A vintage Rosh Hashanah greeting card
A vintage Rosh Hashanah greeting card

Look for the holy spark within and greet the new year with hope

The Torah column is supported by a generous donation from Eve Gordon-Ramek in memory of Kenneth Gordon.


Nitzavim / Rosh Hashanah

Deuteronomy 29:9-30:20


Rosh Hashanah is almost here — a pregnant, hopeful time, when the Jewish People celebrate the “birthday of the world,” declare the Creator sovereign again, and pour out collective yearning for a clean slate and new beginning.

But in this ongoing time of uncertainty and crisis, some of us may be coming to these High Holidays, our second under the cloud of Covid, with decidedly mixed emotions. We might be similar to those whom Moses included when he assured the people:

“Surely, this Instruction which I enjoin upon you this day is not too baffling for you, nor is it beyond reach. It is not in the heavens, that you should say, ‘who among us can go up to the heavens and get it for us and impart it to us that we may observe it?’ Neither is it beyond the sea, that you should say, ‘who among us can cross to the other side of the sea and get it for us and impart it for us, that we may observe it?’” (Deuteronomy 30:11-13)

In a few vivid, masterful sentences, Moses acknowledges the ambivalence many Jews hold toward the ancient teachings.

So much in the modern world appears out of control and beyond help, and we may feel baffled by and distant from the customs of our ancestors as we navigate our way through treacherous waters. Yet, since the time of the sages, this memorable passage granted permission to reshape traditions in our own wise hands and adapt to the circumstances of our day.

As the High Holidays approach, it also reminds us that no matter how far we may have strayed, we can still find our way home.

A gathering of renowned sages once debated passionately over whether a particular baking vessel was subject to ritual impurity, a deceptively mundane issue (BT Bava Metzia 59b). Rabbi Eliezer, the lone minority voice, cried out for signs and wonders to support his position. First, he declared that if he was right, a nearby carob tree would prove it. The tree moved several hundred cubits on its own, but the majority rabbis were unmoved.

He then called for a local stream to reverse course if his opinion was correct. The stream turned backwards, but still the rabbis dug in. Rabbi Eliezer summoned the walls of the study house to support his claim, and they trembled.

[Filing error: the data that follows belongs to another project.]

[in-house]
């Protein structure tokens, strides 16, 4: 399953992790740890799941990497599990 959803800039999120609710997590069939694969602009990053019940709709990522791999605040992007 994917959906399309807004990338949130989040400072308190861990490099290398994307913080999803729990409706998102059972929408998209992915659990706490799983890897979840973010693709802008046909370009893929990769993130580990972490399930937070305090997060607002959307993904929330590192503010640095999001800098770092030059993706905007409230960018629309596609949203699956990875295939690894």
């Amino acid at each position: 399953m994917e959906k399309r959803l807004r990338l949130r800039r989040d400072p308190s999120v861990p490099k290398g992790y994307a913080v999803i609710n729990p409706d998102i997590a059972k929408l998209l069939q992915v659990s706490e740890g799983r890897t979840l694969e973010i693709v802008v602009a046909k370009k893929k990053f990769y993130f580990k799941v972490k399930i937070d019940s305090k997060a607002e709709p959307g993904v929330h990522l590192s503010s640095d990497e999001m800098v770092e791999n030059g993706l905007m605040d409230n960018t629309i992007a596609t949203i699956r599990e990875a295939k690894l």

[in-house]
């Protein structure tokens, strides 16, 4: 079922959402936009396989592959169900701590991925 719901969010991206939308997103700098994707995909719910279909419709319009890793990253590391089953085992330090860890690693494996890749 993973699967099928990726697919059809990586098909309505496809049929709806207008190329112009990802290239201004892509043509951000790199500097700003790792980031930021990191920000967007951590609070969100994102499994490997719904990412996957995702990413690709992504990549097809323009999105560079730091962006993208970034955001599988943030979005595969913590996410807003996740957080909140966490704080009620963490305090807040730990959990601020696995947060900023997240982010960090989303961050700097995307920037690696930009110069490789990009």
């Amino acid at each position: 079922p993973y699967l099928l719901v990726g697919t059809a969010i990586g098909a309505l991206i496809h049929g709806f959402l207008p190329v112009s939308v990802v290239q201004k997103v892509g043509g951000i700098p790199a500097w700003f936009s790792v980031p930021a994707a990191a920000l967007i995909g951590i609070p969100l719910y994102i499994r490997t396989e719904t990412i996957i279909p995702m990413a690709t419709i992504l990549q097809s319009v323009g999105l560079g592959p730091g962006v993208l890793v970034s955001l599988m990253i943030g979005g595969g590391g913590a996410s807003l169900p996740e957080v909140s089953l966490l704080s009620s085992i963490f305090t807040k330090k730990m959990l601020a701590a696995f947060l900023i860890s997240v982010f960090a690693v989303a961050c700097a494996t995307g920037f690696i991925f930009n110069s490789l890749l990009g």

A quick intervention by Rabbi Joshua prevented them from falling — he scolded the walls, saying, “If the scholars are engaged in battle, what is it your concern?” — and they leaned halfway in deference to both sides.

Finally, he invoked the very heavens to support him, and a sweet Divine voice defended him, saying, “The law is in accordance with Rabbi Eliezer!”

Then the hammer fell. Rabbi Joshua stood up and said, quoting directly from our parashah: “It is not in heaven!” Despite literal divine intervention, the majority prevailed.

The decisions of interpreting Torah law would be made on Earth, by human beings.

Perhaps most surprising is God’s response to the bold, even mutinous behavior of the rabbis: “What was God doing at the time of the showdown? God was smiling, saying ‘My children have triumphed over me! My children have triumphed over me!’”

This audacious tale exhorts us to use our own good sense, to debate and deliberate, and accept the risk of respecting the majority opinion, which may or may not yield positive societal results.

Jewish values are essential and immutable, but Jewish practice and laws should evolve and respond to the tides of history within the parameters of those values. The process may be contentious and messy, but Moses and God trust us to carry this joint venture forward on our own.

If the final word on navigating the minefield of the world is “not in the heavens,” then where is it? Moses tells us. “The thing is very close to you, in your mouth and in your heart, to observe it.” (Deut. 30:14)

We look for answers in many places. Often we search everywhere except in our own beautiful heritage.

It’s wonderful, even absolutely necessary, to learn about other paths and approaches to life. To do so increases respect for the many variety of peoples on Earth, an appreciation which we need rather desperately. But at the High Holidays, we’re called to return home, to sit awhile in the world of our Jewish fathers and mothers and hear again what they have to share.

Deuteronomy chapter 30 uses the word shuv (return) 10 times in seven verses. In the act of teshuvah (turning and returning) we can be led, mouth and heart, to the path of repair and wholeness.

We may have decried the traditions as inaccessible, excessively lofty or even irrelevant. The temptation to follow other roads may be great.

But Moses validates our struggle, and has faith that our instincts are good and holy; that, created in the image of the Divine, we need but look to the Holy Spark within to be recharged and revitalized, ready to greet the New Year with confidence and hope. May 5782 bring blessings of joy and hope to us all.

Rabbi Shana Chandler Leon
Rabbi Shana Chandler Leon

Rabbi Shana Chandler Leon is rabbi of Congregation Ner Tamid in the Sunset District of San Francisco, her hometown. She is a graduate of the Academy for Jewish Religion California and a member of Rabbis Without Borders. She can be reached at [email protected].